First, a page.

Monday, June 23, 2008

The rockets red glare II

I swear my yard is about to go into spontaneous combustion.

It boggles my mind to think we need to tell folks not to shoot off fireworks when there is a fireworks ban.

But then we have to tell them not to rob, steal or kill and they still do.

'Fireworks Scrooge' more serious than ever
Lomi Kriel: Express-News

Planning to stock up on sparklers, bottle rockets and Roman candles for your Independence Day festivities?

You might want to invest in extra apple pie instead. The pretty explosions of light could cost you hundreds of dollars in fines that officials say they'll impose this year.

Though purchasing or possessing fireworks within city limits has long been illegal, officials say they're now clamping down on the practice with a vengeance. Faced with higher-than-average summer temperatures, severe drought conditions and strong winds, they're trying to avoid a sequel to the large-scale brush fires that swept the city and county over New Year's Eve.

Beginning Tuesday, the Fire and Police Departments will team up for patrols. Anyone caught bringing fireworks within the city limits will be cited for a Class C misdemeanor and face a fine ranging from $250 to $2,000.

“We're definitely going to be the fireworks Scrooge,” Fire Chief Charles Hood said. “This year, we're very, very serious. Let the professionals do the displays.”

On New Year's Eve, city firefighters fielded 785 calls, Hood said, including 328 related to grass fires thought to have been started by fireworks.

In China Grove, near a Bexar County safe zone operated by Alamo Fireworks, fireworks in the area started a blaze that burned 400 acres, threatened several homes and had to be battled for hours.

Such incidents tie up emergency workers, Hood said. “If you had a heart attack, or you're getting ready to have a baby, that means you'd be competing with hundreds of fire calls all at the same time,” he said.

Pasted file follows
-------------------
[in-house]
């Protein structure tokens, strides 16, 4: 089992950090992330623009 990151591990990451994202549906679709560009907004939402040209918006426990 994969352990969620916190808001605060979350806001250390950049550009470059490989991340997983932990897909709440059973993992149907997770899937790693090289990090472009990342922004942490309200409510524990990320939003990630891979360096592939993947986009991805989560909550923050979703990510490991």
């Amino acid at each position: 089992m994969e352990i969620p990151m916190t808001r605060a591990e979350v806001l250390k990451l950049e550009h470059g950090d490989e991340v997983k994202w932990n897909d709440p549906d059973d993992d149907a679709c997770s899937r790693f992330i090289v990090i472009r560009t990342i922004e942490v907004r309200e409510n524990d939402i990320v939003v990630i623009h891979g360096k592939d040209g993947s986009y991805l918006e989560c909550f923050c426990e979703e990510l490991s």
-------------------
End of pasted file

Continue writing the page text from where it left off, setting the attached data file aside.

The hazardous fire conditions on New Year's Eve are “the same conditions we'll be facing now, but it's even worse,” Hood said.

Last month, Gov. Rick Perry issued an emergency proclamation describing extreme fire danger for 229 of Texas' 254 counties, including Bexar. Also included is Comal, where officials are considering a ban similar to Bexar County's.

Hood said spotters working undercover would look for people purchasing fireworks in the county and bringing them into the city. They could be pulled over and cited, with the fireworks confiscated.

“You don't know where we're going to be, and you don't know when we're going to be there,” Police Chief William McManus said at a news conference Friday.

Word of the crackdown comes days after Bexar County commissioners declared a local emergency, expanded bans on some types of aerial fireworks and set limits on when and where fireworks can be ignited.

Though it's legal to buy fireworks in the county, the commissioners' action makes it illegal to light them anywhere but in sanctioned safe zones sponsored by local fireworks dealers. They will be open from 6 p.m. through midnight on July 3 and July 4.

Officials plan to burn vegetation in those zones to further limit the fire hazard.
Rockets, missiles and winged fireworks will no longer be available for purchase, and their ignition is illegal.

Anyone witnessing fireworks violations during the holiday weekend is asked to call the fireworks hotline at (210) 207-0202.